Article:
2019: Another Difficult Year for Christians in Pakistan

By ICC’s Pakistan Correspondent

03/19/2020 Washington D.C. (International Christian Concern)The year 2019 proved to be another challenging year for Christians in Pakistan. Despite lofty claims made by the PTI-led government, the country’s Christian community continued to suffer discrimination, intolerance, and instances of outright persecution. As a result of this continued trend, Pakistan was designated as a Court of Particular Concern by the United States Commission on International Religious Freedom.

Since the country’s formation in 1947, Christians and other religious minorities have been treated as second-class citizens. Pakistan’s constitution legally bars religious minorities from high government offices and requires that all laws are compatible with Islamic teachings.

Throughout 2019, International Christian Concern (ICC) documented at least 92 incidents of persecution against Pakistan’s Christian community. These incidents included instances of discrimination, sexual assault, abduction, forced conversion, forced marriage, beatings, torture, false blasphemy accusations, and even murder.

False blasphemy accusations continued to negatively affect Pakistan’s Christian community. ICC documented at least 10 Christians accused of blasphemy in 2019. This included Sunaina Amjad, Sophia Amjad, Soneha Amjad, and Sophia Qamar, who were falsely accused of desecrating a Quran by a Muslim neighbor in Karachi in February 2019. The four Christians and their families remain displaced from their homes despite being exonerated by police.

In March 2019, Stephen Masih in Sialkot was accused of blasphemy. In June 2019, Sunny and Noman Masih were accused of blasphemy in Bahawalnagar, as was Saleem Masih in Khanewal. In December 2019, Shehzad Masih was also accused of blasphemy in Faisalabad. Amir Masih was accused of blasphemy in 2019, but police proved him to be innocent at a very early stage in the investigation.

In May 2019, Asia Bibi, a Christian woman that had been on death row for nearly a decade, was finally allowed to leave Pakistan after being found innocent of committing blasphemy in 2009. Bibi and her family were allowed to flee to Canada, where they received asylum.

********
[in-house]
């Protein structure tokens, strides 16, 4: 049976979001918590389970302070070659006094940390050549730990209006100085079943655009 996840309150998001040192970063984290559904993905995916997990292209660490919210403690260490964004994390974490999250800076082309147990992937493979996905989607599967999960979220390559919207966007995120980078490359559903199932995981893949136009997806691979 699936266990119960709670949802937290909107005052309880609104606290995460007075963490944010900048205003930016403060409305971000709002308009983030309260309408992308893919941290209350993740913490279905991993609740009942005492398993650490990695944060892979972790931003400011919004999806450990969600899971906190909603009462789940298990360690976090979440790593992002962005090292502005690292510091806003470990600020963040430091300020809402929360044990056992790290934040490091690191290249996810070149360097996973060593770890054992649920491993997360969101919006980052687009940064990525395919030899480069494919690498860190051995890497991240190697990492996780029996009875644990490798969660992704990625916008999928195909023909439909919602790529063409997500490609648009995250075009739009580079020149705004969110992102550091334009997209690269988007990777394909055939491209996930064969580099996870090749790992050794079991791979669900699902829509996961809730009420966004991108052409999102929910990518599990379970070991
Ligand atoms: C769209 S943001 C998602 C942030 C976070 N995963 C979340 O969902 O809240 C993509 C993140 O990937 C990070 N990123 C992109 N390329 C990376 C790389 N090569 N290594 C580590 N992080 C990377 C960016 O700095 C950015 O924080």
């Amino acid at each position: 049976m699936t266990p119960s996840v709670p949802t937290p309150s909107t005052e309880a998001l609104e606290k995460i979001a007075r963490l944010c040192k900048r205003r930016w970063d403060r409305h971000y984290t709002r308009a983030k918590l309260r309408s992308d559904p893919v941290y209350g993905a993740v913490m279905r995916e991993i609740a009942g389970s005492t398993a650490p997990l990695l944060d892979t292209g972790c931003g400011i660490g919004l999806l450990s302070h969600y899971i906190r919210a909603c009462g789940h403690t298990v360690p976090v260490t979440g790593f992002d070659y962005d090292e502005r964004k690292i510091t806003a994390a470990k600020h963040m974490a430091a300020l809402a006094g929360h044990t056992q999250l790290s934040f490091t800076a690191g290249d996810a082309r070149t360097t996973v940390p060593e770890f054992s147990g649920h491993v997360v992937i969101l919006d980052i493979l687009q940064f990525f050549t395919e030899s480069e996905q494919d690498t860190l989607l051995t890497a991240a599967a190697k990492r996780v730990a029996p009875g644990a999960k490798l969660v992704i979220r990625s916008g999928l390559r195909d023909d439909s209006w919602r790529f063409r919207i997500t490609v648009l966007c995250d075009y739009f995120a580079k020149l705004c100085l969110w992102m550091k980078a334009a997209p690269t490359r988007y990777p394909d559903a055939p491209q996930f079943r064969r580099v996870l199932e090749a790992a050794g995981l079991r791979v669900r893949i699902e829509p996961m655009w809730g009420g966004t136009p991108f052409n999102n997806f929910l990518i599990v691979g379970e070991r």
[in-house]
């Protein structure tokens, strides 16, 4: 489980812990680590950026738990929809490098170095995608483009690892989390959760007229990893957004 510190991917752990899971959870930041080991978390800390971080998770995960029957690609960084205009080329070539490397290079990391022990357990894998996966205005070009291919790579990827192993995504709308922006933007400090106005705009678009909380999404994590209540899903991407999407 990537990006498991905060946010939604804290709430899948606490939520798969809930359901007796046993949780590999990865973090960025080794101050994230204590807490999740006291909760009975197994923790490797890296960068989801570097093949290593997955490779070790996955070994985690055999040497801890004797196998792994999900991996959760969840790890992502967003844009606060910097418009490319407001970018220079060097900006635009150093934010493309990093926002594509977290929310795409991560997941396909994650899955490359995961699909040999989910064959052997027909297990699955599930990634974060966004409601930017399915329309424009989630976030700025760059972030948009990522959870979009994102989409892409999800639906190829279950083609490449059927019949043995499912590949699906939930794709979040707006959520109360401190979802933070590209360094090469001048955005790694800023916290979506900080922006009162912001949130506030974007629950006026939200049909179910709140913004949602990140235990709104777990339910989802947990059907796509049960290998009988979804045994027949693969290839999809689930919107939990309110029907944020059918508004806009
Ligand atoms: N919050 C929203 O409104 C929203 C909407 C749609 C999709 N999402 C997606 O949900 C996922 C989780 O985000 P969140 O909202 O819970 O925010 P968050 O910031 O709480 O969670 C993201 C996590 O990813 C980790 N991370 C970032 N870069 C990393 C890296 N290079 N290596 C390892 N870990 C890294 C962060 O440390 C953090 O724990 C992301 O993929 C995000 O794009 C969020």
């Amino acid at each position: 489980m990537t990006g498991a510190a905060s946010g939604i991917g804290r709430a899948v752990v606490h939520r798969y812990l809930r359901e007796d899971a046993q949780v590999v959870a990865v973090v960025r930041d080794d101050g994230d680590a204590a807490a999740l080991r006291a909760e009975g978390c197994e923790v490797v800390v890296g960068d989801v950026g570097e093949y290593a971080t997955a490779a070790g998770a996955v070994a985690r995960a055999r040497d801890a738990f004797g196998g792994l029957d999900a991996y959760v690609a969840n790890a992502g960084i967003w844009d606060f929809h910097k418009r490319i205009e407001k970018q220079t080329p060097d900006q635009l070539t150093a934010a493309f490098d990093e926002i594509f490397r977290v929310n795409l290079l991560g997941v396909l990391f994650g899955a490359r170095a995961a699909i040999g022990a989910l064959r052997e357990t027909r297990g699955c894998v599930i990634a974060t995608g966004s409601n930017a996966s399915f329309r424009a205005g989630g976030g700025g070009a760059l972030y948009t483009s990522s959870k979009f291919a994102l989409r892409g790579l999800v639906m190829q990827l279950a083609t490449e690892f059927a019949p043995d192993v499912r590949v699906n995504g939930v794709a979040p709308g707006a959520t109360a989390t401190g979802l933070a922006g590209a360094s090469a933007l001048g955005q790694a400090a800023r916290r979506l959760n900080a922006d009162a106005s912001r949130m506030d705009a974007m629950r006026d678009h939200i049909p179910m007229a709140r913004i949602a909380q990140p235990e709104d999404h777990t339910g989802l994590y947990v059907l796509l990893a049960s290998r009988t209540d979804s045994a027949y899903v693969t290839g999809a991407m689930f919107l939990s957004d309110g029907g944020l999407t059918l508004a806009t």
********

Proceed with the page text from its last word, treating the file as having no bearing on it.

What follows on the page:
In July 2019, Jadoon Masih, a Pentecostal pastor, was acquitted of the blasphemy charges he was accused of in February 2017. This was done by the Lahore High Court after they found that there was not sufficient evidence to prove Masih had desecrated pages of the Quran found near his church.

Abduction, sexual assault, forced marriage, and forced conversion also continued to negatively affect Pakistan’s Christian community. ICC documented at least 37 Christian women and girls who were affected by this issue in 2019.

This included the case of 14-year-old Huma Younas from Karachi. According to local reports, Huma was abducted at gunpoint by Abdul Jabbar from her family’s home on October 10, 2019. Following the abduction, Huma’s parents were informed via text message that their daughter had “converted” to Islam and had “married” Jabbar. Huma’s parents have also received a cascade of threats from supporters of Jabbar and other extremists.

To rescue their daughter, the family argued that Huma’s marriage to Jabbar was invalid under the Sindh Child Marriage Restraint Act. The Christian couple supplied the court with baptismal and school documents proving Huma is 14.

On February 2, 2020, the Sindh High Court found that the marriage was valid, despite its violation of the Sindh Child Marriage Restraint Act, because Huma had had her first period. The court’s ruling was based solely upon the judges’ interpretation of Sharia law.

In 2020, Pakistan ranked fifth on the Open Doors USA World Watch List of the top 50 countries where Christians are persecuted for their faith. As can be seen, by the evidence above, it is easy to understand this high ranking. Unfortunately, the intolerance, discrimination, and persecution faced by Pakistani Christians are unlikely to change in the year to come. Please remember to pray for Pakistan’s Christian community.

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